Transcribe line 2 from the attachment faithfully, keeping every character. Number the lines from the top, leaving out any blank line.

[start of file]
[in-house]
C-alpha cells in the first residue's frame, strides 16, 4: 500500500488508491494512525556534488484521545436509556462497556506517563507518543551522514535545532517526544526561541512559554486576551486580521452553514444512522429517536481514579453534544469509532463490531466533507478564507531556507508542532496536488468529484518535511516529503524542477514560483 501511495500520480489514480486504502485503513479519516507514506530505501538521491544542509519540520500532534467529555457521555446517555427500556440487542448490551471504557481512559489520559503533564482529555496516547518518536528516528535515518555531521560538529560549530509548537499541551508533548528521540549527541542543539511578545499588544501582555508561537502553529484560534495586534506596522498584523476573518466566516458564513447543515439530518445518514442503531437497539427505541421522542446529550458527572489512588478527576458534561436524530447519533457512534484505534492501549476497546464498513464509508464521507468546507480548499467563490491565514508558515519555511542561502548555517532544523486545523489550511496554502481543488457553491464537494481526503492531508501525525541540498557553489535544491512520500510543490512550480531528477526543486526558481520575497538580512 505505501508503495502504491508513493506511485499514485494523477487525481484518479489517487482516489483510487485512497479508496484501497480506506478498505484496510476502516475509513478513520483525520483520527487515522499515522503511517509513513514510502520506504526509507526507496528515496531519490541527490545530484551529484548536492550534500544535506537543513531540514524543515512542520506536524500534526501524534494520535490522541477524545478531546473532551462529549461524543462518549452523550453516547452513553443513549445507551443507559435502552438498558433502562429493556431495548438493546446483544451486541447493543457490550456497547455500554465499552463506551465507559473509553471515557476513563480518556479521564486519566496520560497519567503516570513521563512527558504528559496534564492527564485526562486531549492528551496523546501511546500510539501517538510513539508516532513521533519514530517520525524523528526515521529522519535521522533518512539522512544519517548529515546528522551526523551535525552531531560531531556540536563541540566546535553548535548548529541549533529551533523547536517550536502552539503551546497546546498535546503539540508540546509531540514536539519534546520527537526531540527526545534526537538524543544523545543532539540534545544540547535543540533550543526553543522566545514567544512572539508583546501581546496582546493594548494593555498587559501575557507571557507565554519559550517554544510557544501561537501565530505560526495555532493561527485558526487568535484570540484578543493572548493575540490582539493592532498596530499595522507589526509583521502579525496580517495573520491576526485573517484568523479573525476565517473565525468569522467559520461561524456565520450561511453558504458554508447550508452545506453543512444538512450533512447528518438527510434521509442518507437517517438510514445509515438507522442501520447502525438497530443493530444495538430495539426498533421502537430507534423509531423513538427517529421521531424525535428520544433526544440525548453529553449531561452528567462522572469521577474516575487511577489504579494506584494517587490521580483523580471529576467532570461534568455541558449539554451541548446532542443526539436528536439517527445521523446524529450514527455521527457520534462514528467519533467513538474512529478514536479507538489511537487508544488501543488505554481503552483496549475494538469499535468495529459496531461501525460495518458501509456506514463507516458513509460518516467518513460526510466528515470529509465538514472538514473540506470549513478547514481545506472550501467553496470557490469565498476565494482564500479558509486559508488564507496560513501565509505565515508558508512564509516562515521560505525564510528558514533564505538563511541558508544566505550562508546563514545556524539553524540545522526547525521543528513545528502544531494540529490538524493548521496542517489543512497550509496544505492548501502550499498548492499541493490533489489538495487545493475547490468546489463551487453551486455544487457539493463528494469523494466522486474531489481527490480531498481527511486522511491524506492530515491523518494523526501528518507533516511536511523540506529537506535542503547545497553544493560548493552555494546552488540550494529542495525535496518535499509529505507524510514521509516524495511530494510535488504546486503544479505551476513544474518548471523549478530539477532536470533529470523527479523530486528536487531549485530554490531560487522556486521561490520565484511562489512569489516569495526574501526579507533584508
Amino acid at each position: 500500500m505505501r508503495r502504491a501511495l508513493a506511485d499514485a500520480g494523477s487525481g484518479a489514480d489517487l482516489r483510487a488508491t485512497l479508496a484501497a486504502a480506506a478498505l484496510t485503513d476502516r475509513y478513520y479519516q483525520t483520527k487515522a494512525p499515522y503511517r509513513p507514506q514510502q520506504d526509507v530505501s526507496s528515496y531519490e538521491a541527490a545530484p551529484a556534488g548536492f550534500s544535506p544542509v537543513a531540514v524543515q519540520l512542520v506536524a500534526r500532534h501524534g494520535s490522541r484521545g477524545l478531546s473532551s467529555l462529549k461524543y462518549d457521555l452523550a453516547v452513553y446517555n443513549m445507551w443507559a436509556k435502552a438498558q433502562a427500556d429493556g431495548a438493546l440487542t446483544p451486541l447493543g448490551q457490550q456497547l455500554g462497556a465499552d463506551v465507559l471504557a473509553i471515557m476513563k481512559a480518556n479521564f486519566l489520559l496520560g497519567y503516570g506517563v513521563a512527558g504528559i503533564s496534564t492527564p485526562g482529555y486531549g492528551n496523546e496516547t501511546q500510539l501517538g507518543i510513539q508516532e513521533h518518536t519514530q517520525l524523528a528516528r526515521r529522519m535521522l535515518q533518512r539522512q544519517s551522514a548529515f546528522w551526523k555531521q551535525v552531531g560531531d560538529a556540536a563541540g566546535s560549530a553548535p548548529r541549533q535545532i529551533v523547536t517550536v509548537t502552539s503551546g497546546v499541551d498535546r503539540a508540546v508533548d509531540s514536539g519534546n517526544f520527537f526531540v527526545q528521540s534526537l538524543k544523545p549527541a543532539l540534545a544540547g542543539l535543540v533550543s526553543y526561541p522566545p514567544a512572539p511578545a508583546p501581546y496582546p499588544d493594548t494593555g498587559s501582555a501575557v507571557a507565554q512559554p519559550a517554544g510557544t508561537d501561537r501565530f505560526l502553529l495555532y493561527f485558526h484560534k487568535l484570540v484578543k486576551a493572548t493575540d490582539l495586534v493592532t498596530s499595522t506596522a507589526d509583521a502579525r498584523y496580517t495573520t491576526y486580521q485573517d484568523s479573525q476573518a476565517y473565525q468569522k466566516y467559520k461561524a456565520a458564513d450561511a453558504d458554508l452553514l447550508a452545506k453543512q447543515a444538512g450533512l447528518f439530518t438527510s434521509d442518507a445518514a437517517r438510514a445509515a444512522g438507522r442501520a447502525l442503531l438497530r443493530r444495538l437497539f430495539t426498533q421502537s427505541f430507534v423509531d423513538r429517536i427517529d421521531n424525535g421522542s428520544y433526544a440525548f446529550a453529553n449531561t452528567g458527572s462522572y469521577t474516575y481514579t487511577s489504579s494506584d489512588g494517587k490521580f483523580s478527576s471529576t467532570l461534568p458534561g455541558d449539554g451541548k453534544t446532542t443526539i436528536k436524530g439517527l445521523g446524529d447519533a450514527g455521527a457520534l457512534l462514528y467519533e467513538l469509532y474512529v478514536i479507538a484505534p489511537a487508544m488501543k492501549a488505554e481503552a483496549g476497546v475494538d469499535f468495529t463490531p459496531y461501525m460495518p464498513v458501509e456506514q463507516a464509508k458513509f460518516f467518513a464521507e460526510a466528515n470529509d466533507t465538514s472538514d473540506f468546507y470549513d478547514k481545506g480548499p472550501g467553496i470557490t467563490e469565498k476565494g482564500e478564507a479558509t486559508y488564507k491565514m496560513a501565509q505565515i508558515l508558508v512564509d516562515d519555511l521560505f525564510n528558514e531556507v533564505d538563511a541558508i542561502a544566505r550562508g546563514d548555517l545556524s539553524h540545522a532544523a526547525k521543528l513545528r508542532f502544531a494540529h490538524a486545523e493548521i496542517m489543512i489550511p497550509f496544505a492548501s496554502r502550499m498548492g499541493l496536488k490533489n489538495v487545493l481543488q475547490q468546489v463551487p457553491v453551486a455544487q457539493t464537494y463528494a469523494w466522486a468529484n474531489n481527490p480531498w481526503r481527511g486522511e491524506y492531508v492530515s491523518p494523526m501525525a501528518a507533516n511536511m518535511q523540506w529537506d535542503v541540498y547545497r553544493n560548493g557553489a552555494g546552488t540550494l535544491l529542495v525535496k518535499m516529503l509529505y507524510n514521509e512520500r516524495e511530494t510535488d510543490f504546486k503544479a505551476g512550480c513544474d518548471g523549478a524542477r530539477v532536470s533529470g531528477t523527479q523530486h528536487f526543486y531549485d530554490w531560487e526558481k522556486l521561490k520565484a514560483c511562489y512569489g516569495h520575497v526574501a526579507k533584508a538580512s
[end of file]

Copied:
C-alpha cells in the first residue's frame, strides 16, 4: 500500500488508491494512525556534488484521545436509556462497556506517563507518543551522514535545532517526544526561541512559554486576551486580521452553514444512522429517536481514579453534544469509532463490531466533507478564507531556507508542532496536488468529484518535511516529503524542477514560483 501511495500520480489514480486504502485503513479519516507514506530505501538521491544542509519540520500532534467529555457521555446517555427500556440487542448490551471504557481512559489520559503533564482529555496516547518518536528516528535515518555531521560538529560549530509548537499541551508533548528521540549527541542543539511578545499588544501582555508561537502553529484560534495586534506596522498584523476573518466566516458564513447543515439530518445518514442503531437497539427505541421522542446529550458527572489512588478527576458534561436524530447519533457512534484505534492501549476497546464498513464509508464521507468546507480548499467563490491565514508558515519555511542561502548555517532544523486545523489550511496554502481543488457553491464537494481526503492531508501525525541540498557553489535544491512520500510543490512550480531528477526543486526558481520575497538580512 505505501508503495502504491508513493506511485499514485494523477487525481484518479489517487482516489483510487485512497479508496484501497480506506478498505484496510476502516475509513478513520483525520483520527487515522499515522503511517509513513514510502520506504526509507526507496528515496531519490541527490545530484551529484548536492550534500544535506537543513531540514524543515512542520506536524500534526501524534494520535490522541477524545478531546473532551462529549461524543462518549452523550453516547452513553443513549445507551443507559435502552438498558433502562429493556431495548438493546446483544451486541447493543457490550456497547455500554465499552463506551465507559473509553471515557476513563480518556479521564486519566496520560497519567503516570513521563512527558504528559496534564492527564485526562486531549492528551496523546501511546500510539501517538510513539508516532513521533519514530517520525524523528526515521529522519535521522533518512539522512544519517548529515546528522551526523551535525552531531560531531556540536563541540566546535553548535548548529541549533529551533523547536517550536502552539503551546497546546498535546503539540508540546509531540514536539519534546520527537526531540527526545534526537538524543544523545543532539540534545544540547535543540533550543526553543522566545514567544512572539508583546501581546496582546493594548494593555498587559501575557507571557507565554519559550517554544510557544501561537501565530505560526495555532493561527485558526487568535484570540484578543493572548493575540490582539493592532498596530499595522507589526509583521502579525496580517495573520491576526485573517484568523479573525476565517473565525468569522467559520461561524456565520450561511453558504458554508447550508452545506453543512444538512450533512447528518438527510434521509442518507437517517438510514445509515438507522442501520447502525438497530443493530444495538430495539426498533421502537430507534423509531423513538427517529421521531424525535428520544433526544440525548453529553449531561452528567462522572469521577474516575487511577489504579494506584494517587490521580483523580471529576467532570461534568455541558449539554451541548446532542443526539436528536439517527445521523446524529450514527455521527457520534462514528467519533467513538474512529478514536479507538489511537487508544488501543488505554481503552483496549475494538469499535468495529459496531461501525460495518458501509456506514463507516458513509460518516467518513460526510466528515470529509465538514472538514473540506470549513478547514481545506472550501467553496470557490469565498476565494482564500479558509486559508488564507496560513501565509505565515508558508512564509516562515521560505525564510528558514533564505538563511541558508544566505550562508546563514545556524539553524540545522526547525521543528513545528502544531494540529490538524493548521496542517489543512497550509496544505492548501502550499498548492499541493490533489489538495487545493475547490468546489463551487453551486455544487457539493463528494469523494466522486474531489481527490480531498481527511486522511491524506492530515491523518494523526501528518507533516511536511523540506529537506535542503547545497553544493560548493552555494546552488540550494529542495525535496518535499509529505507524510514521509516524495511530494510535488504546486503544479505551476513544474518548471523549478530539477532536470533529470523527479523530486528536487531549485530554490531560487522556486521561490520565484511562489512569489516569495526574501526579507533584508